Psychosocial determinants of condom use among
MSM in Togo
K. Koumagnanou1, Y. Montcho1, S. Kassegne2, H. Astatke3, Men who Have Sex with Men (MSM)
1Population Services International/Togo, Research, Monitoring & Evaluation, Lome, Togo, 2Population Services International, Research & Metrics, Cotonou, Benin, 3Population Services International, Research & Metrics, Washington, United States
Background: The HIV prevalence among MSM in Togo is estimated to be higher than
30%. An exploratory study conducted in 2006 indicated that in Togo, MSM have
their first sexual experience with a man at an early age: the average age of
first sex with a man was 17.6 years. Sixty percent of the respondents used
condoms at last sex while 21% percent used condoms consistently. The purpose of
this study was to identify psychosocial determinants of condom use.
Method: A theory-based participatory qualitative study was conducted among
MSM ages 18 and over. A total of 33 participants were recruited through social net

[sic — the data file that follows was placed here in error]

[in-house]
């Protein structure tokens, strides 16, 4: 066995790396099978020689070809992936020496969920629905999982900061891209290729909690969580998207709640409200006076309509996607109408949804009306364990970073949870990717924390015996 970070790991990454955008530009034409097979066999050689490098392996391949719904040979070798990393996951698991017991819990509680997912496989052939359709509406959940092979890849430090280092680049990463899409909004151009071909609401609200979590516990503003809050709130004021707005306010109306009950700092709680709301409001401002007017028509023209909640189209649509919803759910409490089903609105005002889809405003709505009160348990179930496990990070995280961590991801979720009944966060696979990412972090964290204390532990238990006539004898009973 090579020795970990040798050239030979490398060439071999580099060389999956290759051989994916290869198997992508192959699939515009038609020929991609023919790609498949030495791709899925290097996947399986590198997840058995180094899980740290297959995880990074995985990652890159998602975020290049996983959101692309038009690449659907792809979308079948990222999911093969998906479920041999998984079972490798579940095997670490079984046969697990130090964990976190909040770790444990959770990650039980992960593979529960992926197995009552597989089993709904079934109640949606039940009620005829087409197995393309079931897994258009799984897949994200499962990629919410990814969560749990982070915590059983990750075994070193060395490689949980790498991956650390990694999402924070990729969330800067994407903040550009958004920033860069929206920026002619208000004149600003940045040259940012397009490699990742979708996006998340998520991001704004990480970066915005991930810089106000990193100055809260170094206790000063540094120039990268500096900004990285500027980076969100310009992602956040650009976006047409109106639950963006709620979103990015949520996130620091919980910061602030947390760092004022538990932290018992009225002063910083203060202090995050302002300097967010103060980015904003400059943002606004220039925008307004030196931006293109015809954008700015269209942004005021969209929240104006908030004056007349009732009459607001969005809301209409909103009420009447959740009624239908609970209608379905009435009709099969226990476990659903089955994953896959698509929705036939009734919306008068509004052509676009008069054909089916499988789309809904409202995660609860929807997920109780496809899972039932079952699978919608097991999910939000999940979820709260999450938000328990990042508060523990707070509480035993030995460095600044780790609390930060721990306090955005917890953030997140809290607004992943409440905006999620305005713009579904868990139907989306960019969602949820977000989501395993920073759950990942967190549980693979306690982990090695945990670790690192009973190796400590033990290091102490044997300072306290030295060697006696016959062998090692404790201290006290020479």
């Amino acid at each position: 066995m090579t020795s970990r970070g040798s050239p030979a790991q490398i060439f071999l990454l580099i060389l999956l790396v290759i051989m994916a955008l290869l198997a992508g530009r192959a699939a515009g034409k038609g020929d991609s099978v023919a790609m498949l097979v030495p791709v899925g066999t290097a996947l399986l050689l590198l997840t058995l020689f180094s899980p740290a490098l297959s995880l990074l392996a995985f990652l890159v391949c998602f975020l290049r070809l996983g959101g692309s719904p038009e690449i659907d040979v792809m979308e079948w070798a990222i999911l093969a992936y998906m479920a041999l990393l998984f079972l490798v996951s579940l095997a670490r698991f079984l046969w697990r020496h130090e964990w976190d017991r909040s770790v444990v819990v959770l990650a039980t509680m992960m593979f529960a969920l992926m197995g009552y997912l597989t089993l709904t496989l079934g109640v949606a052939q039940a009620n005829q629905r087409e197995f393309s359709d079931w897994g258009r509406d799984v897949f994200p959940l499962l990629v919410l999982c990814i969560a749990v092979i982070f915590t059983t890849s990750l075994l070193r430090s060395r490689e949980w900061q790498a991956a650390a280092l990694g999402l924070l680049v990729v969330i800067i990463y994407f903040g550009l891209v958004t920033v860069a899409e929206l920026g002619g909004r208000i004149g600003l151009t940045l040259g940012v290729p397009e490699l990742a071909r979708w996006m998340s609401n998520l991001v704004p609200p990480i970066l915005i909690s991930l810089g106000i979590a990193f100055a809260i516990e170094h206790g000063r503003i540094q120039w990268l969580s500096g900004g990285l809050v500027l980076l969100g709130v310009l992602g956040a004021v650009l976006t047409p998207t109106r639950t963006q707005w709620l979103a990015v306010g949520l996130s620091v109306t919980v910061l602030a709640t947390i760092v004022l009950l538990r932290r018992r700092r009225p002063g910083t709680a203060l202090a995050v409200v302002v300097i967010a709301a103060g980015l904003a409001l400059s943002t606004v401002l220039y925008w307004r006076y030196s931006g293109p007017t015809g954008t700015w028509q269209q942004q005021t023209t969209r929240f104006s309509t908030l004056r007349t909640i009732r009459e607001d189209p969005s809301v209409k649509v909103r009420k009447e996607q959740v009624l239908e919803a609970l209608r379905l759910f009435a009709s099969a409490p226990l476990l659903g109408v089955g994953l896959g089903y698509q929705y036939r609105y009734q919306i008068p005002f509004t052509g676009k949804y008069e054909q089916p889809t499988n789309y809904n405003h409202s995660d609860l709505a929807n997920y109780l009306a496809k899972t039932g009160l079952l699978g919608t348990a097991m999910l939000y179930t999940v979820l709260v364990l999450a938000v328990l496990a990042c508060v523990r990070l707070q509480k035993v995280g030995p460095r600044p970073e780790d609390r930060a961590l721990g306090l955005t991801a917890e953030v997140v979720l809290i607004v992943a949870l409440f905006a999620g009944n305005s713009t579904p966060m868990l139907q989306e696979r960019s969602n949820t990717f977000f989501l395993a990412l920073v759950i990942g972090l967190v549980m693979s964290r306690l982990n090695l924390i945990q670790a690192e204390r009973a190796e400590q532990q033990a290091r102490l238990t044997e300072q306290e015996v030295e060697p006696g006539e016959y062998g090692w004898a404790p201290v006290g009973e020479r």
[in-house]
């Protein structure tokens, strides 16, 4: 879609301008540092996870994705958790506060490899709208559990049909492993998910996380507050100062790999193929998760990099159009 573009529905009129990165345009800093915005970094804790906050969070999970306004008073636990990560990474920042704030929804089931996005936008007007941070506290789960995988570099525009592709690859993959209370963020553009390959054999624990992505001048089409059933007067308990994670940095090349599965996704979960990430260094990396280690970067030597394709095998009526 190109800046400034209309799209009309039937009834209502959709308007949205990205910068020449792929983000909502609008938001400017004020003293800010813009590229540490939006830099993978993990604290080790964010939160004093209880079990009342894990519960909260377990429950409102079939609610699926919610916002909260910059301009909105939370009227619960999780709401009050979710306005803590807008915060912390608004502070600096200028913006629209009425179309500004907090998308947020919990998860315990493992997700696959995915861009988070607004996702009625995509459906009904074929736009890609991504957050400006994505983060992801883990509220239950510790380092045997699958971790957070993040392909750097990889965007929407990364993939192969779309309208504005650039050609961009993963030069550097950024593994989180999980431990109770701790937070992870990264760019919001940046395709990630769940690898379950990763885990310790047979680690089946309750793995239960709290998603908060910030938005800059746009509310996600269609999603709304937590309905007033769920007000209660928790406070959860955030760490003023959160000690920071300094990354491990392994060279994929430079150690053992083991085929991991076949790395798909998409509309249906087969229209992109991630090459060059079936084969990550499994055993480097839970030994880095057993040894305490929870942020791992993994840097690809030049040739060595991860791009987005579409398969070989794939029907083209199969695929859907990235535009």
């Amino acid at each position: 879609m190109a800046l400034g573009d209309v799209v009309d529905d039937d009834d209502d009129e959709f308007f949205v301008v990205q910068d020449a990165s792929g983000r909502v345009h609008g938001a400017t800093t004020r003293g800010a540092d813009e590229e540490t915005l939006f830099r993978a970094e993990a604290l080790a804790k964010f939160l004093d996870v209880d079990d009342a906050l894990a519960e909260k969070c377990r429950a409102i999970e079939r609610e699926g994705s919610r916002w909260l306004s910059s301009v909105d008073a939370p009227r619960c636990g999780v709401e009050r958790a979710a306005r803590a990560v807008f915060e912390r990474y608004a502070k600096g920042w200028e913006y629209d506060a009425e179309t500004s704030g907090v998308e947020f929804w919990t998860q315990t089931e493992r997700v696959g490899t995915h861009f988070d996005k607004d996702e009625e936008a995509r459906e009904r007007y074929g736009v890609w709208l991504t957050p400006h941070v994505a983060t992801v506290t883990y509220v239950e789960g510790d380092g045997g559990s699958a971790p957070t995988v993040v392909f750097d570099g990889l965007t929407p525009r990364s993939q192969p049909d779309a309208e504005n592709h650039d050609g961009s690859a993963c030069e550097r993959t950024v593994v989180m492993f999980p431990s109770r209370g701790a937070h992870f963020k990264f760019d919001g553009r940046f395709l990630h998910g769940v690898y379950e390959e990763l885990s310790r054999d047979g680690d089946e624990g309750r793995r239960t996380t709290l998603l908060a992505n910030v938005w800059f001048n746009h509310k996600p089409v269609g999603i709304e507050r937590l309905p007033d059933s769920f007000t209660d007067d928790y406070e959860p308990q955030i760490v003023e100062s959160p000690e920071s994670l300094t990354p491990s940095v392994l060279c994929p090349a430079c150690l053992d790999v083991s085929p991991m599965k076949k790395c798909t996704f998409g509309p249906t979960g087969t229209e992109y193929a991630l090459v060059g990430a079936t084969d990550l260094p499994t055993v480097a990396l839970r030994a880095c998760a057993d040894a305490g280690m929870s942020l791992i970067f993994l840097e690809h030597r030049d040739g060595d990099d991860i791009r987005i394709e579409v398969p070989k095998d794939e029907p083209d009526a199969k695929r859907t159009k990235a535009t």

work groups. MSM who self-identified as an active, passive and/or bisexual partner
were interviewed by other MSM. Data were analyzed with participation from the MSM
who conducted the interviews.
Results: The data suggested a number of important ability and motivation
related psychosocial determinants of condom use. Among these were attitudes about
using condoms, perceived risk for being infected by HIV, peer social support
for condom use and perceived confidence in ones ability to use condoms.
Conclusions: The findings suggest a need to develop communication messages that
go beyond addressing HIV/AIDS risk perception and aim to influence MSM specific
psychosocial determinants of condom use.
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